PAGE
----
NEW YORK (GenomeWeb) – Myriad Genetics reported after the close of the market Tuesday that its fourth quarter revenues rose 8 percent year over year.
The Salt Lake City-based molecular diagnostics firm brought in total revenues of $188.8 million for the three months ended June 30, compared to revenues of $174.1 million for the fourth quarter of 2013, beating the consensus Wall Street estimate of $187.7 million.
The firm's shares fell in Wednesday morning trade, however, after Myriad provided guidance for Fiscal Year 2015 below analysts' estimates.
Myriad's molecular diagnostic testing revenue was $182.9 million for the quarter, a 10 percent increase from $166.1 million in the fourth quarter of 2013. Revenue from its women's health market totaled $81.9 million, 24 percent higher than the same quarter last year. Contributions from the company's oncology segment, however, decreased 10 percent over the previous year to $90.2 million.
In a statement Myriad attributed the decline to a non-recurring benefit of celebrity publicity in the previous year's fourth quarter — what some have dubbed the 'Angelina Jolie Effect.' The firm also cited an 18 percent reduction in the Medicare reimbursement rate for its BRACAnalysis test and market competition.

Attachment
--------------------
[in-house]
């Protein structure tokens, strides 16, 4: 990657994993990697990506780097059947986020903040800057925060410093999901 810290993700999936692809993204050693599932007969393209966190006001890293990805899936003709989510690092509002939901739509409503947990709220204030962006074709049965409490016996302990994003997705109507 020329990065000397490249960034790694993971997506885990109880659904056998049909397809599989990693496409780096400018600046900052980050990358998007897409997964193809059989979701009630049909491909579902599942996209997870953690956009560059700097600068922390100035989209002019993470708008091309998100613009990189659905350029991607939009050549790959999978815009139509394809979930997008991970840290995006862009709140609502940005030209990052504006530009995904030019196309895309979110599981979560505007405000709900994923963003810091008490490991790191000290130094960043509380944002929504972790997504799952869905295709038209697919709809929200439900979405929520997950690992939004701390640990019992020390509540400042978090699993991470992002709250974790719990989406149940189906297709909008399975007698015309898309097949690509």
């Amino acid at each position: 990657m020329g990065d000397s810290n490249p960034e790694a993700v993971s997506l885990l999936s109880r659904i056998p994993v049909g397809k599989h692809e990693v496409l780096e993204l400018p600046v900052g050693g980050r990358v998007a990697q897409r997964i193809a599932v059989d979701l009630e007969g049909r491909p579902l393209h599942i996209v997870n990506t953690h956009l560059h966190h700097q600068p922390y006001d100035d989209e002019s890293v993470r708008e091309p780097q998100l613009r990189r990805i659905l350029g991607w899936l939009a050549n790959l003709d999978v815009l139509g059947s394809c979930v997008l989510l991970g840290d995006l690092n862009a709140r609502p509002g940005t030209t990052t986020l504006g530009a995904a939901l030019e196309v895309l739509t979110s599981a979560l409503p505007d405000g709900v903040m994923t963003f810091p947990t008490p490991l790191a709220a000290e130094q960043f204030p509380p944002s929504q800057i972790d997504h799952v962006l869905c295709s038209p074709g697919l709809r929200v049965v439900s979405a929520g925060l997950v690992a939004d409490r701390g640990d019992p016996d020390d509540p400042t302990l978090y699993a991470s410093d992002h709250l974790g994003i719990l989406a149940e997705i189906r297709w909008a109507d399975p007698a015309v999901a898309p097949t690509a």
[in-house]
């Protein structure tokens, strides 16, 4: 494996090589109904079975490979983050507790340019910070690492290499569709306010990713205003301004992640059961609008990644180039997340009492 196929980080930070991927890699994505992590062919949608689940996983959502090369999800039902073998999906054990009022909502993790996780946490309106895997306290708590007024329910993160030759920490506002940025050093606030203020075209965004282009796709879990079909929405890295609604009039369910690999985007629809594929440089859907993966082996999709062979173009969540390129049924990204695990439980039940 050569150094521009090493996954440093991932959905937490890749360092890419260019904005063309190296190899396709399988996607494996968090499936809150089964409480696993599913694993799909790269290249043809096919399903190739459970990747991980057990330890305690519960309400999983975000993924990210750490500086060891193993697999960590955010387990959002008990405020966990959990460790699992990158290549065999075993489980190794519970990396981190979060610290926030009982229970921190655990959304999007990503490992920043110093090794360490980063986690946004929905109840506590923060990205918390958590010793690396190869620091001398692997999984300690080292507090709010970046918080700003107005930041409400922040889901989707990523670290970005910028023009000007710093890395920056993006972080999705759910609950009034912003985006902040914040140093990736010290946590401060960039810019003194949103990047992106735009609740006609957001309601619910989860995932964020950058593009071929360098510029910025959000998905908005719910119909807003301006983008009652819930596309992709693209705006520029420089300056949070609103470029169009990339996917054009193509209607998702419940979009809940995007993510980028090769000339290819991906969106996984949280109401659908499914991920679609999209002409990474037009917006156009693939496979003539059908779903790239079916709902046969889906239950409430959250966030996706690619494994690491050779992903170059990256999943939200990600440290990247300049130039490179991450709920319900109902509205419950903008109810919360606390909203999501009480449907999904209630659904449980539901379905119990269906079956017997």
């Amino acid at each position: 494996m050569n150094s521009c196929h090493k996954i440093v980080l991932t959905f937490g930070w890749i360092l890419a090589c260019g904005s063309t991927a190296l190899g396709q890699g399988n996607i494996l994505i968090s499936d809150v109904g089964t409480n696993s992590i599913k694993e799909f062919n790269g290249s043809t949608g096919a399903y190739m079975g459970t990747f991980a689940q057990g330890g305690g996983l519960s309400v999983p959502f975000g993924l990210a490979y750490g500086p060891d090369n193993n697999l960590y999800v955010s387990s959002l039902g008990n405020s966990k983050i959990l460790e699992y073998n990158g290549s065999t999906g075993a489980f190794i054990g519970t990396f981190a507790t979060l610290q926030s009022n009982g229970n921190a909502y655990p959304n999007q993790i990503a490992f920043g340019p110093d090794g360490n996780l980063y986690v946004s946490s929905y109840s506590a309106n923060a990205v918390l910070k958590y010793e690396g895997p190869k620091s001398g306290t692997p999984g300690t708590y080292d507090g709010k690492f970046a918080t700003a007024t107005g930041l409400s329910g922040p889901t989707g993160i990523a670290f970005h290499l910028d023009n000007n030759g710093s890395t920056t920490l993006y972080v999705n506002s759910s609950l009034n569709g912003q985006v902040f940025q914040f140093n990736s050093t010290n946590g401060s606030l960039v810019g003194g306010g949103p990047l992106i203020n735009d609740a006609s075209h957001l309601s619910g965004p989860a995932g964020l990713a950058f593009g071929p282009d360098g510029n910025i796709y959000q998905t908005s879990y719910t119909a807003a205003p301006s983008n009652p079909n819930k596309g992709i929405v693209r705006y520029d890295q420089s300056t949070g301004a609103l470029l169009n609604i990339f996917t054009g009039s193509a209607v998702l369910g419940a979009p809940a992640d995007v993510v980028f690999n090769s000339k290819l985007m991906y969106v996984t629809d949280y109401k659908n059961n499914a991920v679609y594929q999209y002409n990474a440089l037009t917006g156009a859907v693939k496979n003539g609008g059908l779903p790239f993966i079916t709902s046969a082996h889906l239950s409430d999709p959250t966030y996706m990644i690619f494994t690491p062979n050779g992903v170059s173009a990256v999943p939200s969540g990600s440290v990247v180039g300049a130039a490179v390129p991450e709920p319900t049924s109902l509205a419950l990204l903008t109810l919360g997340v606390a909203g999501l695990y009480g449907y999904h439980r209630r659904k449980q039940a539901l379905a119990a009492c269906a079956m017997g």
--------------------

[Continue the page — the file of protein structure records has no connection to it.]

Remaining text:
The company's hereditary cancer tests contributed $168.4 million in the fiscal fourth quarter, three percent more than in the same quarter of 2013. Myriad's BRACAnalysis made up $107.4 million of that total, and the company's newer next-generation sequencing-based myRisk hereditary cancer panel, which it launched in September 2013 through an early access program, contributed $27.3 million.
Mark Capone, president of Myriad Genetics Laboratories, said on a conference call following the release of the financial results that Myriad is looking ahead to a broader commercial launch of myRisk this fall.
Though myRisk represented only 15 percent of the company's total hereditary cancer testing in Q4 this year, Capone said that Myriad ended the quarter with orders for myRisk representing closer to 30 percent of its hereditary cancer test volume.
Myriad CEO Peter Meldrum added on the call that he believes that the field now recognizes that the future of hereditary cancer testing is multiplex panels like myRisk.
"We believe this movement will greatly improve Myriad's already strong competitive position in the hereditary cancer market," he said.
Myriad expects to fully convert its comprehensive BRACAnalysis customers to myRisk by the summer of 2015, continuing BRACAnalysis only in the companion diagnostic setting thereafter.
Also contributing to its hereditary cancer testing revenue, the company's BART test brought in $18.9 million and its Colaris and Colaris AP tests returned $14.8 million.
Revenue from Vectra DA, a rheumatoid arthritis test Myriad acquired through its purchase of Crescendo Bioscience in February 2014 was $10.8 million. MDx revenue from Myriad's other tests was $3.6 million, an increase of 15 percent over the fourth quarter of 2013.